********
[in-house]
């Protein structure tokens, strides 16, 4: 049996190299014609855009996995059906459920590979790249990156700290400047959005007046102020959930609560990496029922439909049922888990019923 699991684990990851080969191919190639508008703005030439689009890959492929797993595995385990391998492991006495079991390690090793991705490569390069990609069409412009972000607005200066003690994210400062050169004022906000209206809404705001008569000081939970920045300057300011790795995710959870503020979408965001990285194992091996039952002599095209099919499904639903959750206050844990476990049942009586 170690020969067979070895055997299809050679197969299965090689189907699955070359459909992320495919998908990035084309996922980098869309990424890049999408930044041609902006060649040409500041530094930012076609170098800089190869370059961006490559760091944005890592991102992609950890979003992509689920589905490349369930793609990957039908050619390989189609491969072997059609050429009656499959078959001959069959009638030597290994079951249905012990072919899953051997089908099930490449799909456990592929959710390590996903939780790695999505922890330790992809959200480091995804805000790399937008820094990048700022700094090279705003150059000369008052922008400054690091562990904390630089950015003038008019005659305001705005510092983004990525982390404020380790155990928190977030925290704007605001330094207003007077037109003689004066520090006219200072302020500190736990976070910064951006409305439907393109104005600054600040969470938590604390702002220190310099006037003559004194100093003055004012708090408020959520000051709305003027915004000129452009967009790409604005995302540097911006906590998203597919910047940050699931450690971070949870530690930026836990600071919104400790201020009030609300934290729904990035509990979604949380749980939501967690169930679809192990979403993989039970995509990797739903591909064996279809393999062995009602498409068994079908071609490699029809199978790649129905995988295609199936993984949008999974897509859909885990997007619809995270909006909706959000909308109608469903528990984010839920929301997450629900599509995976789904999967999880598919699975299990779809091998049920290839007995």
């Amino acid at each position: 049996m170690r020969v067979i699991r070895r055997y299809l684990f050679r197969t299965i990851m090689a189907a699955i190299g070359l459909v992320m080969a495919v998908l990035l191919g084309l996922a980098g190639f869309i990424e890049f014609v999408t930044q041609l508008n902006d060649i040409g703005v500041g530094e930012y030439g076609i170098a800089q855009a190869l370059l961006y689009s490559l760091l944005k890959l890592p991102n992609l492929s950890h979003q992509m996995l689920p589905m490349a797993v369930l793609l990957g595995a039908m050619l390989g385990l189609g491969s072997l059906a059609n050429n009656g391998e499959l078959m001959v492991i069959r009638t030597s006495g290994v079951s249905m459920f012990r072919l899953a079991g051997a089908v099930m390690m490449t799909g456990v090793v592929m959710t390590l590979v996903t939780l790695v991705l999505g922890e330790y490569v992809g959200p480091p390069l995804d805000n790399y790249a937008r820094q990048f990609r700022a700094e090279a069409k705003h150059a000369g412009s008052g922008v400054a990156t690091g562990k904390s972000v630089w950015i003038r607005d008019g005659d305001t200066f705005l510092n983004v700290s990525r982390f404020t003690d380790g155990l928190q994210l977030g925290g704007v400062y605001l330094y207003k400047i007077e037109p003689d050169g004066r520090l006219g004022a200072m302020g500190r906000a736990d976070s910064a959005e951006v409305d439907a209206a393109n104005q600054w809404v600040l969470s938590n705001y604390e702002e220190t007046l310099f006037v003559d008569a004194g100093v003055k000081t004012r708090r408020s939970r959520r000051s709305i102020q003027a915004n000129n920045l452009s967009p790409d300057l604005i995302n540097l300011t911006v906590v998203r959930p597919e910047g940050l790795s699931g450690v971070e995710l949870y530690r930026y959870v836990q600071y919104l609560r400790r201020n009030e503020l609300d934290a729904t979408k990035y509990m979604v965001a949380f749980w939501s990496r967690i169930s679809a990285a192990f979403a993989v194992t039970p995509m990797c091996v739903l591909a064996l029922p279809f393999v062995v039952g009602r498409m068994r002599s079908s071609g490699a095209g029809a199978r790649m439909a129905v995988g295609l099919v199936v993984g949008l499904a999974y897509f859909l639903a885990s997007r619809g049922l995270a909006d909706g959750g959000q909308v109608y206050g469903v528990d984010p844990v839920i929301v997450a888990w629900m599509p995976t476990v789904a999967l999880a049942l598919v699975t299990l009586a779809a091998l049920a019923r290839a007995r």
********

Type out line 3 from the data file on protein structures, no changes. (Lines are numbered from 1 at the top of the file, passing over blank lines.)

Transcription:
């Amino acid at each position: 049996m170690r020969v067979i699991r070895r055997y299809l684990f050679r197969t299965i990851m090689a189907a699955i190299g070359l459909v992320m080969a495919v998908l990035l191919g084309l996922a980098g190639f869309i990424e890049f014609v999408t930044q041609l508008n902006d060649i040409g703005v500041g530094e930012y030439g076609i170098a800089q855009a190869l370059l961006y689009s490559l760091l944005k890959l890592p991102n992609l492929s950890h979003q992509m996995l689920p589905m490349a797993v369930l793609l990957g595995a039908m050619l390989g385990l189609g491969s072997l059906a059609n050429n009656g391998e499959l078959m001959v492991i069959r009638t030597s006495g290994v079951s249905m459920f012990r072919l899953a079991g051997a089908v099930m390690m490449t799909g456990v090793v592929m959710t390590l590979v996903t939780l790695v991705l999505g922890e330790y490569v992809g959200p480091p390069l995804d805000n790399y790249a937008r820094q990048f990609r700022a700094e090279a069409k705003h150059a000369g412009s008052g922008v400054a990156t690091g562990k904390s972000v630089w950015i003038r607005d008019g005659d305001t200066f705005l510092n983004v700290s990525r982390f404020t003690d380790g155990l928190q994210l977030g925290g704007v400062y605001l330094y207003k400047i007077e037109p003689d050169g004066r520090l006219g004022a200072m302020g500190r906000a736990d976070s910064a959005e951006v409305d439907a209206a393109n104005q600054w809404v600040l969470s938590n705001y604390e702002e220190t007046l310099f006037v003559d008569a004194g100093v003055k000081t004012r708090r408020s939970r959520r000051s709305i102020q003027a915004n000129n920045l452009s967009p790409d300057l604005i995302n540097l300011t911006v906590v998203r959930p597919e910047g940050l790795s699931g450690v971070e995710l949870y530690r930026y959870v836990q600071y919104l609560r400790r201020n009030e503020l609300d934290a729904t979408k990035y509990m979604v965001a949380f749980w939501s990496r967690i169930s679809a990285a192990f979403a993989v194992t039970p995509m990797c091996v739903l591909a064996l029922p279809f393999v062995v039952g009602r498409m068994r002599s079908s071609g490699a095209g029809a199978r790649m439909a129905v995988g295609l099919v199936v993984g949008l499904a999974y897509f859909l639903a885990s997007r619809g049922l995270a909006d909706g959750g959000q909308v109608y206050g469903v528990d984010p844990v839920i929301v997450a888990w629900m599509p995976t476990v789904a999967l999880a049942l598919v699975t299990l009586a779809a091998l049920a019923r290839a007995r």